The Washington Post

Embassy Row seek loan modification

The owner of the landmark Embassy Row Hotel in Dupont Circle wants a little elbow room on the terms of its loan, as the sluggish economy tempers the rebound of business and leisure travel.

Ark Real Estate Partners, an investment outfit from New York City, requested the $44.2 million securitized mortgage held by Wells Fargo on the 197-room hotel be transferred into special servicing to get a loan modification, said Jeffrey Harvey, the company’s vice president and director of operations. The loan is set to mature next June, but Ark, he said, would like to extend the term as it considers repositioning the property at 2015 Massachusetts Ave. NW.

“We’re trying to contend with the maturity date before we start commencing any type of renovation or construction,” he said, stressing that the company is not facing default and has not been delinquent on payments.

Lenders transfer securitized loans to a special servicer, typically in light of delinquency or default, to determine whether the debt should be restructured or sent to foreclosure.

LNR Partners, the special servicer in charge of the debt, declined to discuss the transfer. Data from the research firm Trepp shows that Ark is current on its loan payments.

“We see it all the time where the borrower will ask for the loan to be shipped over to special servicing to get relief,” said Manus Clancy, managing director of Trepp. “In some ways, it’s kind of good business in this marketplace because special servicers have been willing to cut borrowers some slack.”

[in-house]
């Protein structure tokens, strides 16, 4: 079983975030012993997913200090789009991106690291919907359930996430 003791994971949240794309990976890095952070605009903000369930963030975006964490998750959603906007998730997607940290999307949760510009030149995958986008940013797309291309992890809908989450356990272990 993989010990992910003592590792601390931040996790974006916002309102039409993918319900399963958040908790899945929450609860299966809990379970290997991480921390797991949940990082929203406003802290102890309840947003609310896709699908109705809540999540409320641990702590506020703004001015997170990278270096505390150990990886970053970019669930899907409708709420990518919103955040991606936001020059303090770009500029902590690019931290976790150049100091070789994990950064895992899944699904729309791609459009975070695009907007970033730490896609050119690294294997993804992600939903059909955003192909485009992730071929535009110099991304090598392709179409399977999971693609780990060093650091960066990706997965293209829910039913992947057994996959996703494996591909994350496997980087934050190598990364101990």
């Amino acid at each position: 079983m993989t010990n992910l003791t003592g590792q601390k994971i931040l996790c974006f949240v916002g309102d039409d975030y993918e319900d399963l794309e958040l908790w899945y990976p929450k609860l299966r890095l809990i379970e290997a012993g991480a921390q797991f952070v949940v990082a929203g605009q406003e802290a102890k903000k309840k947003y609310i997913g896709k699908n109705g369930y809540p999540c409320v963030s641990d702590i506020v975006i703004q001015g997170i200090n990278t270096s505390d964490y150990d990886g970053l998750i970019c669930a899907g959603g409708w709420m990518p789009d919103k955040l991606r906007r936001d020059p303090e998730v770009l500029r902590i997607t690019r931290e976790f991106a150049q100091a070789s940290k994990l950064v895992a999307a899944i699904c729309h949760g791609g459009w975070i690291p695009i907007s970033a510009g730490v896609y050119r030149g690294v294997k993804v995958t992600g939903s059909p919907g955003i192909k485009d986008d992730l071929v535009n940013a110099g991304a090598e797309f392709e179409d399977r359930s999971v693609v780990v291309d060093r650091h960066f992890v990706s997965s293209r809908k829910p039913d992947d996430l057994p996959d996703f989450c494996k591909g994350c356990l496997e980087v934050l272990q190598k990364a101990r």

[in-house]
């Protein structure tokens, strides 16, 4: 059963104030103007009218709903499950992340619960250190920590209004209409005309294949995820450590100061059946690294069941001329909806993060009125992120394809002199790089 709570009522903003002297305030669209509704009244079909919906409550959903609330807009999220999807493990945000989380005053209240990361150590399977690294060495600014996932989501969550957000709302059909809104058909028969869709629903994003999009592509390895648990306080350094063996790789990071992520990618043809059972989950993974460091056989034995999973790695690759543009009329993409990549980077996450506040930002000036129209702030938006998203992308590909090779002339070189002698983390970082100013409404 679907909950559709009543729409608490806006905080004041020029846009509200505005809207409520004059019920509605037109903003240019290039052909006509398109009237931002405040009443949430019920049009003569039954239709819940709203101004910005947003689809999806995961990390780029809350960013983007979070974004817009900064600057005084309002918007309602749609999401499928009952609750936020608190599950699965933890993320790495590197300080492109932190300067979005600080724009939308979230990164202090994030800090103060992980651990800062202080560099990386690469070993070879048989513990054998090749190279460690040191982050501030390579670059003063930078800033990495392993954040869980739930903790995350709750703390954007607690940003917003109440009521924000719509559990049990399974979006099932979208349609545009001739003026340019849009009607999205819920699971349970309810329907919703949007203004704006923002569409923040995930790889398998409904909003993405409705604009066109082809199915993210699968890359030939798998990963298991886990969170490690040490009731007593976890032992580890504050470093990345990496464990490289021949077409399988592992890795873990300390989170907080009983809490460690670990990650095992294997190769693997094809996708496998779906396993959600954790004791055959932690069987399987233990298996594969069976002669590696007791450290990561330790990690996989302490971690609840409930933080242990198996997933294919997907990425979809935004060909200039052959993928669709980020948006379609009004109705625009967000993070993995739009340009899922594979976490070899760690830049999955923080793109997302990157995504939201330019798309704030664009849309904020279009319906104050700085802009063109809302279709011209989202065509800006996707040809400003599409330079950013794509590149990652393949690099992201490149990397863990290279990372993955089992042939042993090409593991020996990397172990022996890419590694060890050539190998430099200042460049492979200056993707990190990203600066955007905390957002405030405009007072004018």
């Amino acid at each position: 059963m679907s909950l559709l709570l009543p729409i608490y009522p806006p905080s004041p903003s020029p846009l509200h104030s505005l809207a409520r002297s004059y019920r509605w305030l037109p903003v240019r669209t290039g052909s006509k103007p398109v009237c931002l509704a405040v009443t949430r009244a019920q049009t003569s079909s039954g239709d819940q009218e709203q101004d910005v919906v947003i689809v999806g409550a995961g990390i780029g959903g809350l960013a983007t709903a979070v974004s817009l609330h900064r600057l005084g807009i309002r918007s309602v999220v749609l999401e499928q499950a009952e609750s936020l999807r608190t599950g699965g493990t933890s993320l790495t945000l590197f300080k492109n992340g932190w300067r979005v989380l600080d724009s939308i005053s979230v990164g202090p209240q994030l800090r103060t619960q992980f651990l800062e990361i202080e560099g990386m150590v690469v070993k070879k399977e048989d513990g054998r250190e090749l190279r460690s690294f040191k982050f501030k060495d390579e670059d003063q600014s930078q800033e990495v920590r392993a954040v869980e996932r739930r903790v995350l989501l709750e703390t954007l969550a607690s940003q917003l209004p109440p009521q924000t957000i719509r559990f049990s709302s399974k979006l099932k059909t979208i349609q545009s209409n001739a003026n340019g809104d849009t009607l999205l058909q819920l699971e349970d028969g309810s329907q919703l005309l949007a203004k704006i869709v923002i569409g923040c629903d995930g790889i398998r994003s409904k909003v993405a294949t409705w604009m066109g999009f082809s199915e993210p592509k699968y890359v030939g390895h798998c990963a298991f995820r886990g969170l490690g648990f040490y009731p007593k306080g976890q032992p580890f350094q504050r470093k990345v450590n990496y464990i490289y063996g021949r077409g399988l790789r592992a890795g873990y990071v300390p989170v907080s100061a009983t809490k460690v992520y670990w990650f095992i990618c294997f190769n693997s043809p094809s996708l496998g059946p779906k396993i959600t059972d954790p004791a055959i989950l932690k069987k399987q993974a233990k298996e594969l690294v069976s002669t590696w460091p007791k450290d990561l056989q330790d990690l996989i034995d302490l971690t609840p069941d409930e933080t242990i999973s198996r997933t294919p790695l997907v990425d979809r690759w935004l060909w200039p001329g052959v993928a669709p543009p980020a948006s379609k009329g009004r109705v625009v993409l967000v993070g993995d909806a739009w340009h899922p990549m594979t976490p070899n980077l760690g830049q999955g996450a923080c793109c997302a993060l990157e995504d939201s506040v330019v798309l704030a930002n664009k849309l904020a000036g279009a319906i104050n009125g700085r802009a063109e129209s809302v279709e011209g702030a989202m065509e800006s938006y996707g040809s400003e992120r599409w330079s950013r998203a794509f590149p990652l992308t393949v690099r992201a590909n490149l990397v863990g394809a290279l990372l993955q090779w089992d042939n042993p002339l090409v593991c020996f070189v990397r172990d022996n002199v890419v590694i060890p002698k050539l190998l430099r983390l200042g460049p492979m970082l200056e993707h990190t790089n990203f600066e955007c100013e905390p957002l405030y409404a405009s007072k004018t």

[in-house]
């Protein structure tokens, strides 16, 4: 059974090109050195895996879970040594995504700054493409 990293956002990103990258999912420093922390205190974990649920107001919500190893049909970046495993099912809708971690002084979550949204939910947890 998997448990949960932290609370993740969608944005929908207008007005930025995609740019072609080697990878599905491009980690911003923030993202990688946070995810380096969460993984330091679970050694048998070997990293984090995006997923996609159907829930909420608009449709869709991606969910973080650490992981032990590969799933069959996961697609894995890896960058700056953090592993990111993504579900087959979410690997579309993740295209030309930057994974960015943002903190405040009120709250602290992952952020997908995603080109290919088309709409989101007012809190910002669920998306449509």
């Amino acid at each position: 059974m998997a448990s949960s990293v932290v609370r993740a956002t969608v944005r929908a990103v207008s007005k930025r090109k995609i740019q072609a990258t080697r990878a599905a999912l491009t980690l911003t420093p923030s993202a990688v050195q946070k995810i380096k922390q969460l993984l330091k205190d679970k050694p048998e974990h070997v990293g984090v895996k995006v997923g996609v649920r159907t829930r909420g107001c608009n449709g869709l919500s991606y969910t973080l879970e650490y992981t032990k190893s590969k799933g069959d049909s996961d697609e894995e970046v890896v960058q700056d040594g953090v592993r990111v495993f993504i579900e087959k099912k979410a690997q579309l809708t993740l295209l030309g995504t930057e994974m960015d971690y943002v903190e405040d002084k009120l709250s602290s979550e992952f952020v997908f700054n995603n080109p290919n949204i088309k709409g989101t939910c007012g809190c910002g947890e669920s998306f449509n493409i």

Like the rest of the lodging industry, the Embassy Row witnessed precipitous declines in business during the depths of the downturn, closing out 2009 at 64 percent occupancy, according to Trepp. Occupancy has since rebounded to 85.6 percent, with average daily rates at $228, as of the end of the first quarter.

Yet the debt coverage ratio on the loan hovered around 0.91 at the end of March, meaning there is only enough operating income to cover 91 percent of the payments — the balance has to come from the owner’s reserves.

Harvey declined to discuss the particulars of the hotel’s performance, but said demand has substantially picked up this year, notwithstanding the current summer lull.

Late last month, Ark dropped the Hilton moniker from the Embassy Row flag, opting to have Willow Hotels, its management arm, run the property as an independent hotel. Harvey said the company, which purchased the property for $69 million in 2007, is trying to decide whether to align with a new brand or remain independent.

“When we looked at the Hilton component, we were a very small piece of a very large Hilton presence,” Harvey said. “When you’re talking about the larger brands that have a strong presence in D.C., if you’re not a property of a large enough scale, you’re really not on a level playing field.”



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